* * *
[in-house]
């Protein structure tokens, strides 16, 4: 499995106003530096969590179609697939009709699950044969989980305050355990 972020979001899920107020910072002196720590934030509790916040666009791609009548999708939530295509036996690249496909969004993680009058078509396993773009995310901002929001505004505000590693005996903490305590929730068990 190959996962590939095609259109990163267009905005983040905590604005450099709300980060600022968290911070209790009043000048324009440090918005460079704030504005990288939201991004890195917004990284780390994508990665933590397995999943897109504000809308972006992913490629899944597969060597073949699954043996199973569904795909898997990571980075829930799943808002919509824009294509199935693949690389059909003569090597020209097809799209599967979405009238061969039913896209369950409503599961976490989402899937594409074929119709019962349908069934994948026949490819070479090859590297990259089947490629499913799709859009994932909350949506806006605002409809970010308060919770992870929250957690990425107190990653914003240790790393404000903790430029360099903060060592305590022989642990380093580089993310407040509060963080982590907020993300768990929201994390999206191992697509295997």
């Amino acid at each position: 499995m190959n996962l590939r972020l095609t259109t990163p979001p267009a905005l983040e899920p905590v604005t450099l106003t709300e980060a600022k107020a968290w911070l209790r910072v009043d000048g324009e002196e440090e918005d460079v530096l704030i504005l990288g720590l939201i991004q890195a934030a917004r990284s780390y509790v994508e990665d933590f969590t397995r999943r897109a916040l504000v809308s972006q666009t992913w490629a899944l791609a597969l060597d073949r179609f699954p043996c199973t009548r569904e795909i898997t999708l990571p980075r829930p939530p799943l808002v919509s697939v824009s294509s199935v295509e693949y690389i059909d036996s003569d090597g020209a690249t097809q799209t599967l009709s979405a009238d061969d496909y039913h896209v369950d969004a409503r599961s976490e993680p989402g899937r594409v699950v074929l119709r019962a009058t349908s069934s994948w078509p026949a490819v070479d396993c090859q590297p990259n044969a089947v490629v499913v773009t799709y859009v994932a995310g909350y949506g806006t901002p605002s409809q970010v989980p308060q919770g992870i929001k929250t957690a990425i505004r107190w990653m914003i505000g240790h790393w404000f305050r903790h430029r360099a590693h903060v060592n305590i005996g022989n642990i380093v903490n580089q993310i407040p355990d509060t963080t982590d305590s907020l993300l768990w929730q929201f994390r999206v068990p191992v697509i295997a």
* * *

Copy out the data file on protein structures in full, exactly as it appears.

[in-house]
């Protein structure tokens, strides 16, 4: 499995106003530096969590179609697939009709699950044969989980305050355990 972020979001899920107020910072002196720590934030509790916040666009791609009548999708939530295509036996690249496909969004993680009058078509396993773009995310901002929001505004505000590693005996903490305590929730068990 190959996962590939095609259109990163267009905005983040905590604005450099709300980060600022968290911070209790009043000048324009440090918005460079704030504005990288939201991004890195917004990284780390994508990665933590397995999943897109504000809308972006992913490629899944597969060597073949699954043996199973569904795909898997990571980075829930799943808002919509824009294509199935693949690389059909003569090597020209097809799209599967979405009238061969039913896209369950409503599961976490989402899937594409074929119709019962349908069934994948026949490819070479090859590297990259089947490629499913799709859009994932909350949506806006605002409809970010308060919770992870929250957690990425107190990653914003240790790393404000903790430029360099903060060592305590022989642990380093580089993310407040509060963080982590907020993300768990929201994390999206191992697509295997």
């Amino acid at each position: 499995m190959n996962l590939r972020l095609t259109t990163p979001p267009a905005l983040e899920p905590v604005t450099l106003t709300e980060a600022k107020a968290w911070l209790r910072v009043d000048g324009e002196e440090e918005d460079v530096l704030i504005l990288g720590l939201i991004q890195a934030a917004r990284s780390y509790v994508e990665d933590f969590t397995r999943r897109a916040l504000v809308s972006q666009t992913w490629a899944l791609a597969l060597d073949r179609f699954p043996c199973t009548r569904e795909i898997t999708l990571p980075r829930p939530p799943l808002v919509s697939v824009s294509s199935v295509e693949y690389i059909d036996s003569d090597g020209a690249t097809q799209t599967l009709s979405a009238d061969d496909y039913h896209v369950d969004a409503r599961s976490e993680p989402g899937r594409v699950v074929l119709r019962a009058t349908s069934s994948w078509p026949a490819v070479d396993c090859q590297p990259n044969a089947v490629v499913v773009t799709y859009v994932a995310g909350y949506g806006t901002p605002s409809q970010v989980p308060q919770g992870i929001k929250t957690a990425i505004r107190w990653m914003i505000g240790h790393w404000f305050r903790h430029r360099a590693h903060v060592n305590i005996g022989n642990i380093v903490n580089q993310i407040p355990d509060t963080t982590d305590s907020l993300l768990w929730q929201f994390r999206v068990p191992v697509i295997a």